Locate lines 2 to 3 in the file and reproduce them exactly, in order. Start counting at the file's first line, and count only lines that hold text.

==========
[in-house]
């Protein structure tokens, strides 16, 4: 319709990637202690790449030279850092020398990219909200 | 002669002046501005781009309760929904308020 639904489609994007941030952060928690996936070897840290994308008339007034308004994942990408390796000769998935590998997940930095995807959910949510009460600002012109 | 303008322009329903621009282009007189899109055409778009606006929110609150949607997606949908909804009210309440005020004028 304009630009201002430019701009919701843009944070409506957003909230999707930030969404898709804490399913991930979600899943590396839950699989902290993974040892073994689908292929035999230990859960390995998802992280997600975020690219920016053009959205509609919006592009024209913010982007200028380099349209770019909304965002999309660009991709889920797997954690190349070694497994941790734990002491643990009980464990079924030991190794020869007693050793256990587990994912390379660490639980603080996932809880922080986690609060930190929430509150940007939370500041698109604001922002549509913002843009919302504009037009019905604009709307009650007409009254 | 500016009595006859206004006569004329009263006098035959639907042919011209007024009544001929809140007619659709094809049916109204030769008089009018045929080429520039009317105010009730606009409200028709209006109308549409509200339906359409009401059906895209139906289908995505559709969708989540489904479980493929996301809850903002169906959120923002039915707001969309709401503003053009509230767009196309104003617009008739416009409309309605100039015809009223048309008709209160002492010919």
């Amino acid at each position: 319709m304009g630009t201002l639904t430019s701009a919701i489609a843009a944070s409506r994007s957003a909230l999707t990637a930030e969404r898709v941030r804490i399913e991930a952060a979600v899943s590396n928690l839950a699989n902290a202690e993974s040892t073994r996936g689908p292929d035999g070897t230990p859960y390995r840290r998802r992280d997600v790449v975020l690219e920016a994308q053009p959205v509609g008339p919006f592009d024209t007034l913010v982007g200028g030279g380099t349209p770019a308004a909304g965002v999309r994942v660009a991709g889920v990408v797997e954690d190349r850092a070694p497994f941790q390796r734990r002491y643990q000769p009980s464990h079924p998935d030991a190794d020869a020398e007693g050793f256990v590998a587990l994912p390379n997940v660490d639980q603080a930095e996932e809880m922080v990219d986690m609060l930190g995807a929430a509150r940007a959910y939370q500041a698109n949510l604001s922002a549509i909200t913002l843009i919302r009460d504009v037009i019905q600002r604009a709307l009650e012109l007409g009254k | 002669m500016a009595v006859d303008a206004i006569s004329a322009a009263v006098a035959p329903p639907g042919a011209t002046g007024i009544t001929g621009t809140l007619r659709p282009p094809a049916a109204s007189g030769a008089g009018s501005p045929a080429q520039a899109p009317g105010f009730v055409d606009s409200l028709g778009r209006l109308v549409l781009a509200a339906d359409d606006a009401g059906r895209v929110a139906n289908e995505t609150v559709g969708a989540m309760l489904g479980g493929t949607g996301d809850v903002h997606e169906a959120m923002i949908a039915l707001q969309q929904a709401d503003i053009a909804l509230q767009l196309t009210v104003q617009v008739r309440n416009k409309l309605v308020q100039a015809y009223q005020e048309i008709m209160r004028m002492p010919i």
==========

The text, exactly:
């Protein structure tokens, strides 16, 4: 319709990637202690790449030279850092020398990219909200 | 002669002046501005781009309760929904308020 639904489609994007941030952060928690996936070897840290994308008339007034308004994942990408390796000769998935590998997940930095995807959910949510009460600002012109 | 303008322009329903621009282009007189899109055409778009606006929110609150949607997606949908909804009210309440005020004028 304009630009201002430019701009919701843009944070409506957003909230999707930030969404898709804490399913991930979600899943590396839950699989902290993974040892073994689908292929035999230990859960390995998802992280997600975020690219920016053009959205509609919006592009024209913010982007200028380099349209770019909304965002999309660009991709889920797997954690190349070694497994941790734990002491643990009980464990079924030991190794020869007693050793256990587990994912390379660490639980603080996932809880922080986690609060930190929430509150940007939370500041698109604001922002549509913002843009919302504009037009019905604009709307009650007409009254 | 500016009595006859206004006569004329009263006098035959639907042919011209007024009544001929809140007619659709094809049916109204030769008089009018045929080429520039009317105010009730606009409200028709209006109308549409509200339906359409009401059906895209139906289908995505559709969708989540489904479980493929996301809850903002169906959120923002039915707001969309709401503003053009509230767009196309104003617009008739416009409309309605100039015809009223048309008709209160002492010919």
């Amino acid at each position: 319709m304009g630009t201002l639904t430019s701009a919701i489609a843009a944070s409506r994007s957003a909230l999707t990637a930030e969404r898709v941030r804490i399913e991930a952060a979600v899943s590396n928690l839950a699989n902290a202690e993974s040892t073994r996936g689908p292929d035999g070897t230990p859960y390995r840290r998802r992280d997600v790449v975020l690219e920016a994308q053009p959205v509609g008339p919006f592009d024209t007034l913010v982007g200028g030279g380099t349209p770019a308004a909304g965002v999309r994942v660009a991709g889920v990408v797997e954690d190349r850092a070694p497994f941790q390796r734990r002491y643990q000769p009980s464990h079924p998935d030991a190794d020869a020398e007693g050793f256990v590998a587990l994912p390379n997940v660490d639980q603080a930095e996932e809880m922080v990219d986690m609060l930190g995807a929430a509150r940007a959910y939370q500041a698109n949510l604001s922002a549509i909200t913002l843009i919302r009460d504009v037009i019905q600002r604009a709307l009650e012109l007409g009254k | 002669m500016a009595v006859d303008a206004i006569s004329a322009a009263v006098a035959p329903p639907g042919a011209t002046g007024i009544t001929g621009t809140l007619r659709p282009p094809a049916a109204s007189g030769a008089g009018s501005p045929a080429q520039a899109p009317g105010f009730v055409d606009s409200l028709g778009r209006l109308v549409l781009a509200a339906d359409d606006a009401g059906r895209v929110a139906n289908e995505t609150v559709g969708a989540m309760l489904g479980g493929t949607g996301d809850v903002h997606e169906a959120m923002i949908a039915l707001q969309q929904a709401d503003i053009a909804l509230q767009l196309t009210v104003q617009v008739r309440n416009k409309l309605v308020q100039a015809y009223q005020e048309i008709m209160r004028m002492p010919i």